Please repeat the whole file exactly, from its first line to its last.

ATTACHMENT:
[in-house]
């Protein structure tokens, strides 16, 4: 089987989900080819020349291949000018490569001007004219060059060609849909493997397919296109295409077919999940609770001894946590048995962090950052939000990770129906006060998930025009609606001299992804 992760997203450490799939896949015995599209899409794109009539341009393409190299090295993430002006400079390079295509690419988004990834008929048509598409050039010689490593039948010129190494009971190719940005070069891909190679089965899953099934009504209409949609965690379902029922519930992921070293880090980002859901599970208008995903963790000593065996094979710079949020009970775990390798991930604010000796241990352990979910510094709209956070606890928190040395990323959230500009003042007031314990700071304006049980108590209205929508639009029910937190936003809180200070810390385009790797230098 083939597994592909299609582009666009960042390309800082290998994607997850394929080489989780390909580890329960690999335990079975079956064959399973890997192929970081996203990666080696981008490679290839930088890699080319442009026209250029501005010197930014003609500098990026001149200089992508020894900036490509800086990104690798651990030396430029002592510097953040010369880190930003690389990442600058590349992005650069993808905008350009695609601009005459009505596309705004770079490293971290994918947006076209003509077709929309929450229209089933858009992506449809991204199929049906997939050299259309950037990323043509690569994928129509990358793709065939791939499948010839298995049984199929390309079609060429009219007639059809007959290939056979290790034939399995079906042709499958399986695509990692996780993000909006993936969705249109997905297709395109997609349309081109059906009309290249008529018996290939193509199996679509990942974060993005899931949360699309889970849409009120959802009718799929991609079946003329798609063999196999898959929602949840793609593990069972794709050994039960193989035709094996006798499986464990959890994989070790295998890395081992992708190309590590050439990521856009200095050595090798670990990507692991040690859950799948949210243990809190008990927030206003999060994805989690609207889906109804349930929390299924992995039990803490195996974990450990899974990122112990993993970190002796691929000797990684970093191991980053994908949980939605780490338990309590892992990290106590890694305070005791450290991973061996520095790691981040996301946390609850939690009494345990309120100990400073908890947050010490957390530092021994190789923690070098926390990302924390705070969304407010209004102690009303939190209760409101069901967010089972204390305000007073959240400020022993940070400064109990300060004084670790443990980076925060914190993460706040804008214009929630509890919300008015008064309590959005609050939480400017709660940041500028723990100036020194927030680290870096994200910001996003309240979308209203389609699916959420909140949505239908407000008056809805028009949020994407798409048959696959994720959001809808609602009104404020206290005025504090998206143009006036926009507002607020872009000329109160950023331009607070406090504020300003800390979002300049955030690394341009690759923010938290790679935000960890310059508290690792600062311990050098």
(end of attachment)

[in-house]
């Protein structure tokens, strides 16, 4: 089987989900080819020349291949000018490569001007004219060059060609849909493997397919296109295409077919999940609770001894946590048995962090950052939000990770129906006060998930025009609606001299992804 992760997203450490799939896949015995599209899409794109009539341009393409190299090295993430002006400079390079295509690419988004990834008929048509598409050039010689490593039948010129190494009971190719940005070069891909190679089965899953099934009504209409949609965690379902029922519930992921070293880090980002859901599970208008995903963790000593065996094979710079949020009970775990390798991930604010000796241990352990979910510094709209956070606890928190040395990323959230500009003042007031314990700071304006049980108590209205929508639009029910937190936003809180200070810390385009790797230098 083939597994592909299609582009666009960042390309800082290998994607997850394929080489989780390909580890329960690999335990079975079956064959399973890997192929970081996203990666080696981008490679290839930088890699080319442009026209250029501005010197930014003609500098990026001149200089992508020894900036490509800086990104690798651990030396430029002592510097953040010369880190930003690389990442600058590349992005650069993808905008350009695609601009005459009505596309705004770079490293971290994918947006076209003509077709929309929450229209089933858009992506449809991204199929049906997939050299259309950037990323043509690569994928129509990358793709065939791939499948010839298995049984199929390309079609060429009219007639059809007959290939056979290790034939399995079906042709499958399986695509990692996780993000909006993936969705249109997905297709395109997609349309081109059906009309290249008529018996290939193509199996679509990942974060993005899931949360699309889970849409009120959802009718799929991609079946003329798609063999196999898959929602949840793609593990069972794709050994039960193989035709094996006798499986464990959890994989070790295998890395081992992708190309590590050439990521856009200095050595090798670990990507692991040690859950799948949210243990809190008990927030206003999060994805989690609207889906109804349930929390299924992995039990803490195996974990450990899974990122112990993993970190002796691929000797990684970093191991980053994908949980939605780490338990309590892992990290106590890694305070005791450290991973061996520095790691981040996301946390609850939690009494345990309120100990400073908890947050010490957390530092021994190789923690070098926390990302924390705070969304407010209004102690009303939190209760409101069901967010089972204390305000007073959240400020022993940070400064109990300060004084670790443990980076925060914190993460706040804008214009929630509890919300008015008064309590959005609050939480400017709660940041500028723990100036020194927030680290870096994200910001996003309240979308209203389609699916959420909140949505239908407000008056809805028009949020994407798409048959696959994720959001809808609602009104404020206290005025504090998206143009006036926009507002607020872009000329109160950023331009607070406090504020300003800390979002300049955030690394341009690759923010938290790679935000960890310059508290690792600062311990050098």